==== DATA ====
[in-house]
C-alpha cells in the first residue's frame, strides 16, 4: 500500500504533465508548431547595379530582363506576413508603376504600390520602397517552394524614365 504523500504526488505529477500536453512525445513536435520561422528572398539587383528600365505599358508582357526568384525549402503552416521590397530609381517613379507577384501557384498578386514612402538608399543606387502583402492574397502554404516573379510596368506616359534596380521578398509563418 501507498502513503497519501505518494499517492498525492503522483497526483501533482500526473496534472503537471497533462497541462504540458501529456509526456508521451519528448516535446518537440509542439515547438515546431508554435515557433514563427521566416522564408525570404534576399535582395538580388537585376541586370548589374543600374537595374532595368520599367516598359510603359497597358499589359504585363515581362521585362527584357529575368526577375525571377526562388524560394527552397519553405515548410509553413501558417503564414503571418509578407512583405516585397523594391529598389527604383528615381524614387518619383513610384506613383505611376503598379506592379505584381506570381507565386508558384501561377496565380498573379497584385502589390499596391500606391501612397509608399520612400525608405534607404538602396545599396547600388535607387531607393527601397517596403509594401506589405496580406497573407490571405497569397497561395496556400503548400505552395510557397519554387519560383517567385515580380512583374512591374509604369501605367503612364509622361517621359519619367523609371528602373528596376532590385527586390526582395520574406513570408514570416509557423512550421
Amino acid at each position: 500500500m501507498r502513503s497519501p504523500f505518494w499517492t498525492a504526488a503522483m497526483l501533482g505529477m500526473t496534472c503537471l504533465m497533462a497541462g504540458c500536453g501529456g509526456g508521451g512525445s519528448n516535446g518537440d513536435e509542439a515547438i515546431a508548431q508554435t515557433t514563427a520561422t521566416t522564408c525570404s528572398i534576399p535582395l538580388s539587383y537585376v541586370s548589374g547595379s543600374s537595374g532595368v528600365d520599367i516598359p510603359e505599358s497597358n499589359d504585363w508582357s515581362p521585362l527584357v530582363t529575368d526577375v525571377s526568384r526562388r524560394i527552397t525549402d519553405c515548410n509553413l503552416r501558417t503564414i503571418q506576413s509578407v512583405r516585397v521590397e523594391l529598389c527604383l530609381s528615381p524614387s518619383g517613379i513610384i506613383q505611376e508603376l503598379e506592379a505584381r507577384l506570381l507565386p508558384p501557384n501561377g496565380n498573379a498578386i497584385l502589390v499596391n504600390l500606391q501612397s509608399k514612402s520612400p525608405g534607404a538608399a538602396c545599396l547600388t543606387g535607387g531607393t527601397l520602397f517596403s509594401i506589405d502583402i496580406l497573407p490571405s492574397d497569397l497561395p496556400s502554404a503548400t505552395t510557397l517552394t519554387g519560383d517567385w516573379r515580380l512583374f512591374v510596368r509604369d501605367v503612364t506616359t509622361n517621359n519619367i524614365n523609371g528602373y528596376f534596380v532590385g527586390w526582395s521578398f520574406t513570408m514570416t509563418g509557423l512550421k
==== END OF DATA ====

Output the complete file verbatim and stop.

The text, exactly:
[in-house]
C-alpha cells in the first residue's frame, strides 16, 4: 500500500504533465508548431547595379530582363506576413508603376504600390520602397517552394524614365 504523500504526488505529477500536453512525445513536435520561422528572398539587383528600365505599358508582357526568384525549402503552416521590397530609381517613379507577384501557384498578386514612402538608399543606387502583402492574397502554404516573379510596368506616359534596380521578398509563418 501507498502513503497519501505518494499517492498525492503522483497526483501533482500526473496534472503537471497533462497541462504540458501529456509526456508521451519528448516535446518537440509542439515547438515546431508554435515557433514563427521566416522564408525570404534576399535582395538580388537585376541586370548589374543600374537595374532595368520599367516598359510603359497597358499589359504585363515581362521585362527584357529575368526577375525571377526562388524560394527552397519553405515548410509553413501558417503564414503571418509578407512583405516585397523594391529598389527604383528615381524614387518619383513610384506613383505611376503598379506592379505584381506570381507565386508558384501561377496565380498573379497584385502589390499596391500606391501612397509608399520612400525608405534607404538602396545599396547600388535607387531607393527601397517596403509594401506589405496580406497573407490571405497569397497561395496556400503548400505552395510557397519554387519560383517567385515580380512583374512591374509604369501605367503612364509622361517621359519619367523609371528602373528596376532590385527586390526582395520574406513570408514570416509557423512550421
Amino acid at each position: 500500500m501507498r502513503s497519501p504523500f505518494w499517492t498525492a504526488a503522483m497526483l501533482g505529477m500526473t496534472c503537471l504533465m497533462a497541462g504540458c500536453g501529456g509526456g508521451g512525445s519528448n516535446g518537440d513536435e509542439a515547438i515546431a508548431q508554435t515557433t514563427a520561422t521566416t522564408c525570404s528572398i534576399p535582395l538580388s539587383y537585376v541586370s548589374g547595379s543600374s537595374g532595368v528600365d520599367i516598359p510603359e505599358s497597358n499589359d504585363w508582357s515581362p521585362l527584357v530582363t529575368d526577375v525571377s526568384r526562388r524560394i527552397t525549402d519553405c515548410n509553413l503552416r501558417t503564414i503571418q506576413s509578407v512583405r516585397v521590397e523594391l529598389c527604383l530609381s528615381p524614387s518619383g517613379i513610384i506613383q505611376e508603376l503598379e506592379a505584381r507577384l506570381l507565386p508558384p501557384n501561377g496565380n498573379a498578386i497584385l502589390v499596391n504600390l500606391q501612397s509608399k514612402s520612400p525608405g534607404a538608399a538602396c545599396l547600388t543606387g535607387g531607393t527601397l520602397f517596403s509594401i506589405d502583402i496580406l497573407p490571405s492574397d497569397l497561395p496556400s502554404a503548400t505552395t510557397l517552394t519554387g519560383d517567385w516573379r515580380l512583374f512591374v510596368r509604369d501605367v503612364t506616359t509622361n517621359n519619367i524614365n523609371g528602373y528596376f534596380v532590385g527586390w526582395s521578398f520574406t513570408m514570416t509563418g509557423l512550421k